If I ever get around to writing this PhD thesis that I’m theoretically working on, I know I’ll have to be up-front about any personal biases that may affect the outcomes of my research. For example, if I were to write 100,000 words on the social construction of “soulmates” and the search for one’s “perfect partner” as reflective of Western society’s emphasis on individualisation and self-projects, I’d have to acknowledge that my conclusions might be affected by the fact that I am tremendously single.
Or if I were to rabbit on about the current trend towards the vilification of feminism (which seems predicated on forgetting that feminism is simply about equality), I would probably admit that while I believe women and men should be treated as fundamentally equal in both the public and private spheres, sometimes I do just want to be pregnant and barefoot in the kitchen.
Funnily enough, I have no photos of me pregnant or barefoot. Instead, here are the heels I bought on a whim in New York in April. Sadly, I still haven’t even tried these on, because of my stupid slow-healing toe.
It’s unlikely I’ll be writing on either of the above thesis topics, but I thought it would be a good idea to practise a little self-disclosure now anyway. So here’s the disclosure:
My recent exposures to the bland and cloying one-dimensional sweetness of Cadbury chocolate may have favourably biased my perception of TCHO’s single-origin fancypants dark chocolate, as reviewed below.
But I’m kinda okay with that.
TCHO Dark Chocolate Fruity 2.0
As you can see from these posts here, I’ve already reviewed TCHO’s other single origin dark chocolates (Nutty, Citrus, and Chocolatey). After a false-start with the first version of the Nutty chocolate, I’ve been very impressed with the quality and flavour nuances of TCHO’s organic and Fair Trade blends.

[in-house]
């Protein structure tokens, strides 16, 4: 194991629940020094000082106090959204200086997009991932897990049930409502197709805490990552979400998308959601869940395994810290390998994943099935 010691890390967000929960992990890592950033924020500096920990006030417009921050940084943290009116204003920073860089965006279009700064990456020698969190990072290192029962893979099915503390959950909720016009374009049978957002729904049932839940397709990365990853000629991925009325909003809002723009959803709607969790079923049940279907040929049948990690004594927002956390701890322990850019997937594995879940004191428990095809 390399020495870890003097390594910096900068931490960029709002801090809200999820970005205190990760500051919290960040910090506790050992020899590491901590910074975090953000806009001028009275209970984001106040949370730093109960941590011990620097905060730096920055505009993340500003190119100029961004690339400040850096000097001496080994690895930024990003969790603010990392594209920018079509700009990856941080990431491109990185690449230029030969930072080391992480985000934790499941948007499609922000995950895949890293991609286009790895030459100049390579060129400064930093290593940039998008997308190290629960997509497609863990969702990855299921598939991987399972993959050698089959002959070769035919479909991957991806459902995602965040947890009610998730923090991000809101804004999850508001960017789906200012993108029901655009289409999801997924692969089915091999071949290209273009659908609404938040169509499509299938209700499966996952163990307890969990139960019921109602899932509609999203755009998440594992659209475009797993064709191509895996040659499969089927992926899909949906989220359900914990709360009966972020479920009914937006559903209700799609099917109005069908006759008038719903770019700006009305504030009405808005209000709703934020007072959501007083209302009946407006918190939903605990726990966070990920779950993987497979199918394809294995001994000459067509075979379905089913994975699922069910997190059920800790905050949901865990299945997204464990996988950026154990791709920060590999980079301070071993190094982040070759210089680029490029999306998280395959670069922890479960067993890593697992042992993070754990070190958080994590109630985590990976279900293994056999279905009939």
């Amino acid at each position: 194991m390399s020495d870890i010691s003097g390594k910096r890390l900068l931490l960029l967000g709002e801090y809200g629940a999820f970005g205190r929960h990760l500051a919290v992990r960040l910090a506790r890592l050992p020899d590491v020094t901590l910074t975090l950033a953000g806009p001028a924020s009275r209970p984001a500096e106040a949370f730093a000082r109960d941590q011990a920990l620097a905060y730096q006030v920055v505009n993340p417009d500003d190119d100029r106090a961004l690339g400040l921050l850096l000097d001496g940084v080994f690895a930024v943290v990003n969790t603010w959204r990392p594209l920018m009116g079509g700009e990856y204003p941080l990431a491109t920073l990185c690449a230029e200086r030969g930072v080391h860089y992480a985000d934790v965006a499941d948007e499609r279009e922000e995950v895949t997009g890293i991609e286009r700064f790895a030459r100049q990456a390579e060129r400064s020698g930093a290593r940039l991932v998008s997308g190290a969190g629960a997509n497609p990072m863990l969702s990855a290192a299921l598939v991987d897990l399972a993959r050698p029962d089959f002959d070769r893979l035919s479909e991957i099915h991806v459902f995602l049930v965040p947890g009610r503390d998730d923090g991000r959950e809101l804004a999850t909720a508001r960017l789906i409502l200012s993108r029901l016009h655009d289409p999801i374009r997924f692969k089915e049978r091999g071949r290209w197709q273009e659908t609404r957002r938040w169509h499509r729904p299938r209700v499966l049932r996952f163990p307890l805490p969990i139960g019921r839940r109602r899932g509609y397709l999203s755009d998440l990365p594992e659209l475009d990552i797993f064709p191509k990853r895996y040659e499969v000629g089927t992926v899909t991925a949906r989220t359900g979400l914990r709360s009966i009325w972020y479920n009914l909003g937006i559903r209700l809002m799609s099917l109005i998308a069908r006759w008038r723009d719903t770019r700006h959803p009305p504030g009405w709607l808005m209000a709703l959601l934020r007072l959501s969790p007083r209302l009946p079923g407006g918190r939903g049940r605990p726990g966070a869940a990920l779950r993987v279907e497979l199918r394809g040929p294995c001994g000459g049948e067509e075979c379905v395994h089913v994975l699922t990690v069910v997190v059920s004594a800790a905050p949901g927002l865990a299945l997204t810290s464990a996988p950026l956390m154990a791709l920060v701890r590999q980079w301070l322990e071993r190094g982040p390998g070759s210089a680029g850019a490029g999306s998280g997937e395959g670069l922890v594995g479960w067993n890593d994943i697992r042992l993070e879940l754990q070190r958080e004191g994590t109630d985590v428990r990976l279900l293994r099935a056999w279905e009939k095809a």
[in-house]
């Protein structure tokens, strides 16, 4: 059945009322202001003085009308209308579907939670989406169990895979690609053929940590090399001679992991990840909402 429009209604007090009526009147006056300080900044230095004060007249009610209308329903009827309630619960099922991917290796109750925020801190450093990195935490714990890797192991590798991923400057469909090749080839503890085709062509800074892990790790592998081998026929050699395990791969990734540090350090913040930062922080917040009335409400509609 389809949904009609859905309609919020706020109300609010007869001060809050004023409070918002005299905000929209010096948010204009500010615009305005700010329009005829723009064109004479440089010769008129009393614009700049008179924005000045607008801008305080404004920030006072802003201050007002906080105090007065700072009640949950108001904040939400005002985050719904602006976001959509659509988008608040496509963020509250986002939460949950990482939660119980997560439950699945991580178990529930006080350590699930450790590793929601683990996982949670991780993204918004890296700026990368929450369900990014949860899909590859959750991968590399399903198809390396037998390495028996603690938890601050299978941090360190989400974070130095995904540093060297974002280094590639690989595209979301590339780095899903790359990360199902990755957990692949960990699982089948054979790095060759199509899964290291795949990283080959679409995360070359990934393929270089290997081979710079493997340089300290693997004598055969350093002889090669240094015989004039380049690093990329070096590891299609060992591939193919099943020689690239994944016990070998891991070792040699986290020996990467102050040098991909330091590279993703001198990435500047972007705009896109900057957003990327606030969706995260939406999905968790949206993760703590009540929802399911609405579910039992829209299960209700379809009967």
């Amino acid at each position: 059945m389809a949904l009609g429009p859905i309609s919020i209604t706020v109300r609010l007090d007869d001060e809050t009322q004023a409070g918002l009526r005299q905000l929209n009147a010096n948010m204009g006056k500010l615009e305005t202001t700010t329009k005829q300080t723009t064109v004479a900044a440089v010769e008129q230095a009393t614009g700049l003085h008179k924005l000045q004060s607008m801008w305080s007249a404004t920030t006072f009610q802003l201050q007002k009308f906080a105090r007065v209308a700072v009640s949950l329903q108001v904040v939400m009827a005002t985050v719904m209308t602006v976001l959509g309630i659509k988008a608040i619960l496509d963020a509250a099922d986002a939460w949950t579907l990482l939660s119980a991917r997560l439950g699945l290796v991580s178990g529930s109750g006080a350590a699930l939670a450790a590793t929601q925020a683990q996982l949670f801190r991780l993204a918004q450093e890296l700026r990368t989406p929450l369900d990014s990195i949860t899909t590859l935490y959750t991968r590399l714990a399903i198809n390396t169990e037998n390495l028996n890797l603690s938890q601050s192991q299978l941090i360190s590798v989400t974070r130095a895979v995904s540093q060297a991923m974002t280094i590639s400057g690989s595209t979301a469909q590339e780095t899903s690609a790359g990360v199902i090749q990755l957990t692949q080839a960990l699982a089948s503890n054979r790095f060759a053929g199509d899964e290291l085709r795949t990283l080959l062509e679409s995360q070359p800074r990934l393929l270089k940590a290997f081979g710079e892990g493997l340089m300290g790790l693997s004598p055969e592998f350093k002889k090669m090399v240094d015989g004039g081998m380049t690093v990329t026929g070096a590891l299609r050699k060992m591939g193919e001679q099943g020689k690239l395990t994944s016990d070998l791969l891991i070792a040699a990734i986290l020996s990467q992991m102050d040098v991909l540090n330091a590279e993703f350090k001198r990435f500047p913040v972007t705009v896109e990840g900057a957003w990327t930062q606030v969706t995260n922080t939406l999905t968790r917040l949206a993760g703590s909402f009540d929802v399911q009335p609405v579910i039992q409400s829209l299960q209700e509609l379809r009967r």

And this Fruity 68% dark chocolate, made with cocoa beans from Peru, was no exception.
Keep in mind that, as with all of TCHO’s chocolates, no flavourings have been added here to create a “fruity” taste. (That is to say, there is no citrus in the Citrus bar or nuts in the Nutty bar, although there is chocolate in the Chocolatey bar… of course.) It’s all in the cocoa beans, baby.
While I’ve found TCHO chocolate to be slightly hit-and-miss when it comes to embodying the flavours it’s named after, I was pleasantly surprised to discover that this Fruity chocolate was, in fact, wonderfully fruity. Most fruity chocolate I’ve had has tended towards tanginess, yet this was utterly different and unique.
The aroma hit me with sweet notes of blueberries underpinning the cocoa, and while there was an element of raspberry, it was more like raspberry jam that acidic fresh raspberries. The first bite followed through on these impressions, with the sweetness of cherries and sugared berries playing off the lingering taste of good-quality chocolate.
As each square of chocolate melted in my mouth, fleeting “zings” of tart blueberry flashed by, yet never once did this chocolate veer into sourness or acidity. Other notes I picked up on while savouring this chocolate included pear, demerara sugar, and chocolate fondant.
All told, these flavours made for a rather beautiful piece of chocolate. And while my pleasure might have been heightened by the prior experience of Cadbury’s mediocrity, I stand by my assertion that TCHO makes some mighty fine chocolate. Sadly for me, it’s Cadbury and not TCHO that I have access to in my neck of the world-woods.